The Gospel Comes with a House Key by Rosaria Butterfield, Free for CAPC Members
Butterfield isn’t proposing hospitality without personal boundaries, but hospitality that is open to having those boundaries widened for the sake of the gospel.
Every Monday in Citizenship Confusion, Alan Noble discusses how we confuse our heavenly citizenship with citizenship to the state, culture, and the world.
A few weeks ago I opened my column by noting a running theme for many of my posts: “the various ways in which the church has wrongly adopted vicious and self-interested discourses and rhetoric which are so popular in our country. Charity is seen as people-pleasing or being “PC.” Complex issues are reduced to simplistic caricatures and fiercely defended. Opponents are mocked. Giving offense is a badge of honor. And opposing perspectives are summarily dismissed.” Continuing with this theme, I’d like to look at dismissiveness as a rhetorical strategy in the church and why it is wrong. And, because I find Christian cartoons incredibly fascinating, I will use a cartoon as an example.
We can describe dismissiveness as the practice of abruptly, absolutely, and confidently denying the validity of an idea. It is the act of disregarding a position or belief without hearing it fully articulated based on the presumption that you already understand the speaker’s perspective and have judged it to be wrong.
Dismissiveness touches on several of the unloving practices of Christian discourse that I’ve already addressed in my column. It shows a lack of charity for those you disagree with. It involves a simplistic caricature of their position. And it can result in mocking them. Even more, it implies that the other person is a fool for holding his or her position and that he or she has nothing meaningful or significant to say to you. What makes it so destructive is that it involves not just disagreeing, or disagreeing confidently, but disagreeing (typically before you have heard the entirety of the other person’s perspective) with such absolute confidence as to suggest that only an idiot would believe the other position.
If the concept is still unclear, take a look at this cartoon from Answers in Genesis.
While this is a cartoon, it is clearly making a statement, not just trying to amuse. Specifically, it is responding to a theological debate about origins and the Bible. We are given two options represented by the two characters. On one side we have the endless pages of “Christian” theories about the origin of the universe. On the other side we have the Bible.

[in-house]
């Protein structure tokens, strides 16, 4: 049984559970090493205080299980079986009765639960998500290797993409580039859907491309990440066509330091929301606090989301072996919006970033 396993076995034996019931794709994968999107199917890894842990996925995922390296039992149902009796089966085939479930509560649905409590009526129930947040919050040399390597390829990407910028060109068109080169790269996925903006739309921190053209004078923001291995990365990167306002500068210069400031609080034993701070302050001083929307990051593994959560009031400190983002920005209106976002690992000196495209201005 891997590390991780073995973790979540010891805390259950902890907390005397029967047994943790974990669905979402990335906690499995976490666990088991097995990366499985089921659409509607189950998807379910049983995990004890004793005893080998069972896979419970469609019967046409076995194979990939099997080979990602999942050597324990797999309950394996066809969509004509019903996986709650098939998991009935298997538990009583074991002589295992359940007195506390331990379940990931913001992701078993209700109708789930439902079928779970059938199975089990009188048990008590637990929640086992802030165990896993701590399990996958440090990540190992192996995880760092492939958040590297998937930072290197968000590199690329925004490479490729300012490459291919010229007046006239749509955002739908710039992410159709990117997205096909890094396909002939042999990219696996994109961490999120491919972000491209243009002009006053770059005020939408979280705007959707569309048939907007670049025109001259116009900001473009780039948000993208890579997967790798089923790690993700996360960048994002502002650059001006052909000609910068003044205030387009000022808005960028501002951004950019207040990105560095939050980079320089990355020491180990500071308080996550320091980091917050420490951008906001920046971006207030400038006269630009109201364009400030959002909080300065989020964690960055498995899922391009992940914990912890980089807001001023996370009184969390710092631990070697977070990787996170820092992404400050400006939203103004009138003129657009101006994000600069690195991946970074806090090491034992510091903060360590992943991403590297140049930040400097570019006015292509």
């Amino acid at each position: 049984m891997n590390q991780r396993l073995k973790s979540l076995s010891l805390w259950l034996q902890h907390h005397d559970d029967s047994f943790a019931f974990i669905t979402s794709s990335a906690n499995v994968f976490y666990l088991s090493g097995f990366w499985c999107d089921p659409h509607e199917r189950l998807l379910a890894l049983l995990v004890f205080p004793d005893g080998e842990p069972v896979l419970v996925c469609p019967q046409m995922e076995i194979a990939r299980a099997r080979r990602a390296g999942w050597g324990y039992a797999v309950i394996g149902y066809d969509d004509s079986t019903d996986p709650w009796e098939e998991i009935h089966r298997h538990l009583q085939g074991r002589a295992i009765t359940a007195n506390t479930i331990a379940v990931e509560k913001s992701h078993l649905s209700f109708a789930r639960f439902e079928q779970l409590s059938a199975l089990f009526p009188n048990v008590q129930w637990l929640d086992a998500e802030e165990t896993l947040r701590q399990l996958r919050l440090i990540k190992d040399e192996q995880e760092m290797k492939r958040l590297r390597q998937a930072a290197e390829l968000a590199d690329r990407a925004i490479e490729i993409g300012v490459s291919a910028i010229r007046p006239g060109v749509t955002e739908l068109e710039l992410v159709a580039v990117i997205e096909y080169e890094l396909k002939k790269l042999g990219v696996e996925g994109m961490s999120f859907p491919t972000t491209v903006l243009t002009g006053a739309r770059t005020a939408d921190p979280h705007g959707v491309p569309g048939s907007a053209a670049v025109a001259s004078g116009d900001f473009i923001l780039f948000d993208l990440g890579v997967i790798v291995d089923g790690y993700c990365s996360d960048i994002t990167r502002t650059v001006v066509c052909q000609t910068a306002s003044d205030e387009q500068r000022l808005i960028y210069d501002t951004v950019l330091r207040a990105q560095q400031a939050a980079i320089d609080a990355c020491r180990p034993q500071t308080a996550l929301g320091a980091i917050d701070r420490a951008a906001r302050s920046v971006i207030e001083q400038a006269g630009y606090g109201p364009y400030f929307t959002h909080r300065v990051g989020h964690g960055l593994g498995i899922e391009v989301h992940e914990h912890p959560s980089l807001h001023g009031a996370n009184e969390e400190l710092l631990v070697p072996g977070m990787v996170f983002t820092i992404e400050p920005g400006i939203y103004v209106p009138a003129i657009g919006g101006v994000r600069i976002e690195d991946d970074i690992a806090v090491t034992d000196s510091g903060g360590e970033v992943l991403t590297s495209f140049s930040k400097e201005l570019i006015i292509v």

The guy on the left is younger, sweating, anxious, and confused.
The guy on the right is old, calm, and confident.
Note the strange use of scare quotes in the younger man’s dialogue bubble. What are we supposed to make of the fact that he appears to be questioning whether or not these views are “Christian”?
More importantly, this cartoon dismisses all alternative views on Genesis and our origins in one fell swoop: “I believe the Bible.”
The implication here is that the alternative (“Christian”) views of our origins found in these books don’t come out of a belief in the Bible. Or, at least, they don’t come from a proper belief in the Bible. What is fascinating here is that the old man dismisses all of the alternative theories without considering them or responding to their specific claims. They appear to be so foolish and worldly that they aren’t worth the effort to refute. All the younger man needs to know is that the Bible has the answers.
Just as the old man dismisses the younger man’s question, this cartoon functions as AiG’s dismissal of alternative interpretations of Genesis.
In reality, many of the theologians who have argued for different, Christian (no scare quotes) interpretations of Genesis are quite orthodox and conservative with a high view of Scripture. Whether these theologians are right or wrong in their interpretation is beside the point (for this column). What is important is that the old man and AiG dismiss these views abruptly and confidently as if the conversation was not even worth having.
While I chose an example from the debates over Genesis, I’ve seen this dismissiveness characterize Christian dialogue in all kinds of political and theological discussions:
You’re an egalitarian? You must have been brainwashed by feminists.
You’re a complementarian? You must view your wife as unequal to you.
Public schools are socialist and evil, so of course Christians must home school.
There is no evidence for evolution. You’re dumb to believe that there is.
Science has disproven the 6-day interpretation of Genesis. If you still believe it, you are fooling yourself.
Democrats won’t overturn Roe v. Wade because they want to kill babies.
It is not only that these statements misrepresent the other perspective, it’s also that they presume to understand the other side, they close off the possibility for correction or dialogue, and they make an absolute claim.
There’s a sense of power and authority that comes with dismissing someone’s ideas. It implies that his or her perspective is so dumb that it is not worth your time to consider it. Sometimes we are drawn to being dismissive because it makes us feel correct, it makes us feel as though we are obviously the smart ones, even when we aren’t actually confident that we are right or smart. What we need is the humility, grace, and love to hear those who disagree with us, to understand them on their terms, and to challenge their views accurately and carefully, knowing that the One who gives us His truth does so graciously and generously so that we might do the same.
In an earlier draft of this column, I mistakenly suggested that “Christian” modified the authors of the books in the cartoon, not their views. Changes were made to correct this error, because I make mistakes.
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